Friday 11 September 2015

How to Write More – Tips and Tricks for a Quick First Draft by author Jo Hart #ChaBooChaLite

How to Write More - Tips & Tricks 
for a Quick First Draft
by Jo Hart

Committing to write a certain word count within a short period of time can be daunting. You start the first week or so with high motivation and the words spill out onto the page. However, after the first or second week, your motivation starts to lag and the words don’t flow quite as easily.

From my years participating in NaNoWriMo and ChaBooCha, I’ve learned a few tips and tricks to help get out decent chunks of words in a short amount of time. This has been especially vital for me as I’ve always had to fit my writing into small spaces of time due to kids and work.

1. Start With an Outline. This one is a bit too late for this round of ChaBooCha, but something to keep in mind for future writing challenges. Having an outline, even if it is as simple as having a beginning, problem and ending worked out, will help you keep momentum going. Knowing in advance how you want the story to end means, even if you veer off on different tangents while you are writing, you always know where you are going and have something to write towards. This helps a lot with staving off writer’s block.

2. Turn Off All Distractions. Turn off your phone or put it away. Close your internet browser. It’s so easy to ‘just check Facebook’ and find yourself pulled into the rabbit hole of the internet. Choose writing over TV. Sometimes I grab my old school notebook and pen and go sit outside to write. P.S. Writing outside is a good way to write when you have kids. They’re happy playing while you can watch them easily and write at the same time.

3. Write or Die. If you haven’t heard of this you need to check it out: Basically you set yourself a goal (eg: 200 words in 30 minutes) and set a punishment. If you stop writing for too long the punishment comes into effect. The punishment might be as gentle as a reminder to keep writing or as severe as erasing your words! It’s a great motivator and a great way to churn out those words in a short amount of time or push past writer’s block.

4. Just Write. Don’t worry about fixing typos as you go, or wondering if that dialogue sounds right, or going onto Google to research how people dressed in the 15th Century. That’s the sort of stuff that can wait until you go back to do revisions. If you’re not sure if something is accurate (eg: 15th century clothing or modern day forensics) just write what you think, for now, and highlight it or put some kind of place marker so you can research it later during revisions. When you stop to fix or research, you derail the flow of your writing. The aim for your first draft is to keep getting words down on the page until you get to the end.

5. Raise the Stakes. If you’re struggling to get through writing a scene in your manuscript because it’s tedious, raise the stakes! Chances are if you’re finding it boring to write, your reader will find it boring to read. Make it exciting. Add conflict.

6. Reward Yourself. Give yourself incentive for reaching goals, eg: hit 10,000 words, buy that new book you’ve been eyeing off. Alternatively, you could make deals with yourself, eg: you can only crack open that double choc fudge ice-cream if you hit 1500 words today, or you can only watch that movie on TV tonight if you hit 2000 words.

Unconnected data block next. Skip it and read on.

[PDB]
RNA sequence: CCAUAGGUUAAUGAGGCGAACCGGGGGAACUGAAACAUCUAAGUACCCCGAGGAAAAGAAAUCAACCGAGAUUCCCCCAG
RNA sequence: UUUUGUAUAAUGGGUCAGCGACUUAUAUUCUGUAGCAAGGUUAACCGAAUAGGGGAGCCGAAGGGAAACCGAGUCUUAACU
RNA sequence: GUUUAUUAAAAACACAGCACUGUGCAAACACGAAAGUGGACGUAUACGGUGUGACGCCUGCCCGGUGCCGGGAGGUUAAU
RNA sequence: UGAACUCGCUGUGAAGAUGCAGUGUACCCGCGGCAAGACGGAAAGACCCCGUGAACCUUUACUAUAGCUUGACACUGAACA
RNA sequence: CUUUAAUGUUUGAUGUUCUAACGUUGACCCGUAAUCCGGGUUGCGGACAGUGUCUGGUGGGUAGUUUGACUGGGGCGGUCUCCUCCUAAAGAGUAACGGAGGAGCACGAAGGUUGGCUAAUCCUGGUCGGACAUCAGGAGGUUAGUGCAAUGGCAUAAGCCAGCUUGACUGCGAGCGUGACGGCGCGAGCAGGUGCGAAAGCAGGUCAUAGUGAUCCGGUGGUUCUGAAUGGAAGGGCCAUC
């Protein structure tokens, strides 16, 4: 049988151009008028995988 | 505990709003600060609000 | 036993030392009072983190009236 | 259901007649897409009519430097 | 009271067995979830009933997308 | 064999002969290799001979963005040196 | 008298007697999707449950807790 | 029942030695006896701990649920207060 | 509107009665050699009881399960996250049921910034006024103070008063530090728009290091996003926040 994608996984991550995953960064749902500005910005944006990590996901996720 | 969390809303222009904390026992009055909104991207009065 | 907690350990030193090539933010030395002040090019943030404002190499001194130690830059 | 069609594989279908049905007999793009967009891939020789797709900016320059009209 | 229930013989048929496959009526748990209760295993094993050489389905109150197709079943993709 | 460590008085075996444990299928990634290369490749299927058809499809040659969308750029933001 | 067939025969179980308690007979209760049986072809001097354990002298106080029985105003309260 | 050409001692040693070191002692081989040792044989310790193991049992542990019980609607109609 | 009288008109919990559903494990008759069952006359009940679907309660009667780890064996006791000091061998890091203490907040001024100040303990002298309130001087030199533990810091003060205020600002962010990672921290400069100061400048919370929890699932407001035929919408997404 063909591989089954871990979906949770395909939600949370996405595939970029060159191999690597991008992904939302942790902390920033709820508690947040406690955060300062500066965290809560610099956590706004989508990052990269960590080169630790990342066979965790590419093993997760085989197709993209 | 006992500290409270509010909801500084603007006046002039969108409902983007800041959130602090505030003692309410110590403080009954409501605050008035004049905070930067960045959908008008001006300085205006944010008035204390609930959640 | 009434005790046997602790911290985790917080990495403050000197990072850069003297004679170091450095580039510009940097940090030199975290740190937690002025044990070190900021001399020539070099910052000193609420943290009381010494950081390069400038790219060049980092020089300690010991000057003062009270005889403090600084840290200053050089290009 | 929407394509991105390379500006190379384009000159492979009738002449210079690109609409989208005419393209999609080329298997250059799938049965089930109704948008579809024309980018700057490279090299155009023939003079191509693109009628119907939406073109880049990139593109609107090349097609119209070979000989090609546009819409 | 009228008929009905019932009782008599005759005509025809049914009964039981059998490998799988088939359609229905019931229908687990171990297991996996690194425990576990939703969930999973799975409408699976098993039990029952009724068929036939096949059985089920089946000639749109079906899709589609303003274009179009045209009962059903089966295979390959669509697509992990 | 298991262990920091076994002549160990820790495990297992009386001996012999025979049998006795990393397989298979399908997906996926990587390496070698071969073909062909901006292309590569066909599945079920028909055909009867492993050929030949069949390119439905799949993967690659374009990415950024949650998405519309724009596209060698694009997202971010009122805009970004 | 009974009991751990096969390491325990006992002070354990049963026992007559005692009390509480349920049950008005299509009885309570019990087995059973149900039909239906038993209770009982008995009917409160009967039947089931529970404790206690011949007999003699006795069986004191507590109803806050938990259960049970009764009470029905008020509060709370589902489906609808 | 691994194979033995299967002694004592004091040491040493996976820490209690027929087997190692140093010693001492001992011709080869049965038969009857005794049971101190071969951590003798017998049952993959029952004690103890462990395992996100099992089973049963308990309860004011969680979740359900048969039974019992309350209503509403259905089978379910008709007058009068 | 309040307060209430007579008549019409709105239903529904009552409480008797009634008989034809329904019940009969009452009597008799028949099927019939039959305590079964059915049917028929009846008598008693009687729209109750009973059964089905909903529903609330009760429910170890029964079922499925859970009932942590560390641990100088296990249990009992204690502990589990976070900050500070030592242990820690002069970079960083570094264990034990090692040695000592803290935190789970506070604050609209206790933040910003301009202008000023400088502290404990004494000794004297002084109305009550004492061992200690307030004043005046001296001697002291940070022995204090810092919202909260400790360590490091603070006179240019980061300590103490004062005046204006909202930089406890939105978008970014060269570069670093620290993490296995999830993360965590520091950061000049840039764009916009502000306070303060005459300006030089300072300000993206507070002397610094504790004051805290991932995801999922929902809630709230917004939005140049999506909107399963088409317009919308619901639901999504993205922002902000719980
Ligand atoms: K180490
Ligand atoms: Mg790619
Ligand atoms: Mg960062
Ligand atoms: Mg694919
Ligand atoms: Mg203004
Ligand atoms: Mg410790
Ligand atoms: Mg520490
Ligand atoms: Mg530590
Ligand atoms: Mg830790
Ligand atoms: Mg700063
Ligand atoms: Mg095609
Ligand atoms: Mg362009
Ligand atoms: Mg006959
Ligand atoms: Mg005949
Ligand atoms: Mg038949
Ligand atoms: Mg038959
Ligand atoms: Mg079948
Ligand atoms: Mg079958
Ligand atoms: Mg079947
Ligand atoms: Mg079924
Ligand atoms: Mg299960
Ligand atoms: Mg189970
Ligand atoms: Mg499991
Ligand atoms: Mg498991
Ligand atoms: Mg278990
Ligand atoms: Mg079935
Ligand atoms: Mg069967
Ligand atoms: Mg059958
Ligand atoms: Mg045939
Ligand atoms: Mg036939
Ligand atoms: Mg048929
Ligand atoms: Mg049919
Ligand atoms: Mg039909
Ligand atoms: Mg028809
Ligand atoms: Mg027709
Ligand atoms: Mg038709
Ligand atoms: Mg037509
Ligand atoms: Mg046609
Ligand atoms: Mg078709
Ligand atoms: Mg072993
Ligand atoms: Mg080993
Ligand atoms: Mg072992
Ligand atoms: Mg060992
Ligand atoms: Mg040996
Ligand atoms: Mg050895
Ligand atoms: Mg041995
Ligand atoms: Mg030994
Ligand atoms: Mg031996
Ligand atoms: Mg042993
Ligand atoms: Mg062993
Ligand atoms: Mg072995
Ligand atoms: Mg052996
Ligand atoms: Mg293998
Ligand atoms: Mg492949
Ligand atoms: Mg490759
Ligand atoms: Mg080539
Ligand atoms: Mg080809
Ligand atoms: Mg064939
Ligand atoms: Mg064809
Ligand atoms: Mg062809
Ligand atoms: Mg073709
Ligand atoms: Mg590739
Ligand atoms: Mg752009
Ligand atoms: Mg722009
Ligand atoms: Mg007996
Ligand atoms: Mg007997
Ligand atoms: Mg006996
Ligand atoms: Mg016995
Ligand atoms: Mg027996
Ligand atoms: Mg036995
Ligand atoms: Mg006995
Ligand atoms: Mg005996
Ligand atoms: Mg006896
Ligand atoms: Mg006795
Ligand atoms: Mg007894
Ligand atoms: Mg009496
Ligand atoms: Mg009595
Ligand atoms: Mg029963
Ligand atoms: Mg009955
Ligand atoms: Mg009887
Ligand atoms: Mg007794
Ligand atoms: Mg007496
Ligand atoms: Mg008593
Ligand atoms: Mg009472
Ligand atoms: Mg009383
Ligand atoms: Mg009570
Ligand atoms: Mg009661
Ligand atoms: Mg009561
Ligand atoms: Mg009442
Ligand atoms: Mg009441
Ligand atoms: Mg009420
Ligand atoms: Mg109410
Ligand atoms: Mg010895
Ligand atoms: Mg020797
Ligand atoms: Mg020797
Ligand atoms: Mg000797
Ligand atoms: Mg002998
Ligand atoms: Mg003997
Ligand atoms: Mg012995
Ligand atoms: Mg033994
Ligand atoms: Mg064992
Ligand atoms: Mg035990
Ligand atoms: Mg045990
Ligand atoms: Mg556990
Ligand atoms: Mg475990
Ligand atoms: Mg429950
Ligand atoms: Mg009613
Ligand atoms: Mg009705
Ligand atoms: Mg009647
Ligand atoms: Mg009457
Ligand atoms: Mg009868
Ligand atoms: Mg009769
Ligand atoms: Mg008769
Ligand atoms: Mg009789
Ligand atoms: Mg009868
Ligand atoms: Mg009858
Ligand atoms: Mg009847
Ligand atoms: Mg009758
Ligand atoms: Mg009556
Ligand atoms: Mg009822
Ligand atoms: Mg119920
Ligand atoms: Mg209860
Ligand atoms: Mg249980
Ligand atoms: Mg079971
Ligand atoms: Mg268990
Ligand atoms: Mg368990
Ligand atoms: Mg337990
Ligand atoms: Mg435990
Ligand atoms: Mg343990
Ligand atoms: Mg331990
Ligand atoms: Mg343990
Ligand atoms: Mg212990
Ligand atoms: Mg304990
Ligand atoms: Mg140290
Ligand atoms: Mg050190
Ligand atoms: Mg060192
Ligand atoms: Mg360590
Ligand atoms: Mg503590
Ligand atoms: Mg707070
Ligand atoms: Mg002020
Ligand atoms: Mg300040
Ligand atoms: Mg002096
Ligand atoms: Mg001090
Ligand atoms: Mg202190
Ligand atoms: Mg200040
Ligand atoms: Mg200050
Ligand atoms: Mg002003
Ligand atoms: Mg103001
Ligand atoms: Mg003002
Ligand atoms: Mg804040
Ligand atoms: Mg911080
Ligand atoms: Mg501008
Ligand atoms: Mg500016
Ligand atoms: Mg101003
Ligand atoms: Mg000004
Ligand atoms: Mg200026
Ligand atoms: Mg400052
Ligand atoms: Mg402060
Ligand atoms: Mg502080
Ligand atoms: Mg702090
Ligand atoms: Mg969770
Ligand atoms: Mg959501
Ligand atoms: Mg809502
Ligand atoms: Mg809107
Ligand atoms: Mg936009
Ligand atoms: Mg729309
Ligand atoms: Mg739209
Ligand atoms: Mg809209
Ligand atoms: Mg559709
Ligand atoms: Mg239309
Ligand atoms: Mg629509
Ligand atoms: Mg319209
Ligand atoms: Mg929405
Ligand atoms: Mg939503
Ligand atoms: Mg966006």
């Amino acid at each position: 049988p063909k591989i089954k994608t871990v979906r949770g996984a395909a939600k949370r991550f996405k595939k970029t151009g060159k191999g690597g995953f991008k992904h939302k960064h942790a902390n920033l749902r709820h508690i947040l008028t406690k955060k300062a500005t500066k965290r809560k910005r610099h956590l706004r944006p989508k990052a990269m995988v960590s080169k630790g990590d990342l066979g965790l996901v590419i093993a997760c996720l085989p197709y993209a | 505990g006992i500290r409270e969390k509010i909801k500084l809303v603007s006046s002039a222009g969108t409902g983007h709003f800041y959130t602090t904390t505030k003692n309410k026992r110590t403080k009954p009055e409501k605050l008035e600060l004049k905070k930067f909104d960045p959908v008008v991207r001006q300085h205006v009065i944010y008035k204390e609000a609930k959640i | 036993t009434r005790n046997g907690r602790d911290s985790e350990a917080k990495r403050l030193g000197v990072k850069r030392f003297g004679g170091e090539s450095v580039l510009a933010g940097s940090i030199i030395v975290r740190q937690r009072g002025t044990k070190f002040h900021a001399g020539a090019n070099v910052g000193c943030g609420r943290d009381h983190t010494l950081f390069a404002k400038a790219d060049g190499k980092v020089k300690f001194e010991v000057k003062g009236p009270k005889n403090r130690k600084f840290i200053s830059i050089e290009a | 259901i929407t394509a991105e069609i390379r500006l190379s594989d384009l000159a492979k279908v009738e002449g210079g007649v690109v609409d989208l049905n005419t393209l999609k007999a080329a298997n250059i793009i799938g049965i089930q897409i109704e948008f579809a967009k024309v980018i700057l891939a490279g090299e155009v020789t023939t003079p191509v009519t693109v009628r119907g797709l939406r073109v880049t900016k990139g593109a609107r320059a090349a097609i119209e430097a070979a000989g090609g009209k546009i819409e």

Jo Hart is an Australian author with stories published in a variety of anthologies and online. Her writing blog (which contains a multitude of articles and links for writers) is currently celebrating its 6th blogiversary. As part of the celebrations. Jo is running a COMPETITION where you can WIN an advanced copy of her soon-to-be-released short story collection Beautiful & Deadly. Also among the prizes is a chance to have an in-depth critique of your story (up to 10,000 words). Visit to enter the draw!

You can find Jo on Facebook at and on Twitter at


  1. Great article, Jo! I don’t outline my stories per se, as I don’t like to be hemmed in when my manuscript decides to hang a left into the unknown. However, I do tons of research before I begin writing and keep a list of words, names, money, foods etc close at hand.

    I agree that stopping to fix typos and/or paragraphs is a delaying tactic… and I also do not reread what I have written the day before.

    I may try giving myself a treat at the end of the day, however I rarely, if ever, set a word count as I have found that it tends to freeze up my writing

  2. Great tips. I like the idea of Write or Die, I haven't done that before, must try it in the next challenge.... also the idea of rewards along the way.

  3. I'm not disciplined enough to ignore the ice cream if I haven't reached my word count, but I'm learning that achieving my goal is its own reward. Not even Chunky Monkey can compare to the delights of a stack of handwritten pages at the end of the day.

  4. Great advice here and thank you for sharing! I do like the idea of penalties and rewards. I do this type of behavior with my house work, so why not with my writing!! I've timed myself while doing the many words can I write while the clothes are washing or drying. I work best against a clock or deadline and I am a big time procrastinator! Thanks again and congrats on your publications!

  5. Thanks Jo. The comment about raising the stakes is awesome. I love that if I'm feeling that it is tedious then the reader might also. Solution right here. Thanks.

  6. Thank you for the suggestions.

  7. Thanks for these tips, I was dragging my feet. I love the idea of raising the stakes and rewarding myself.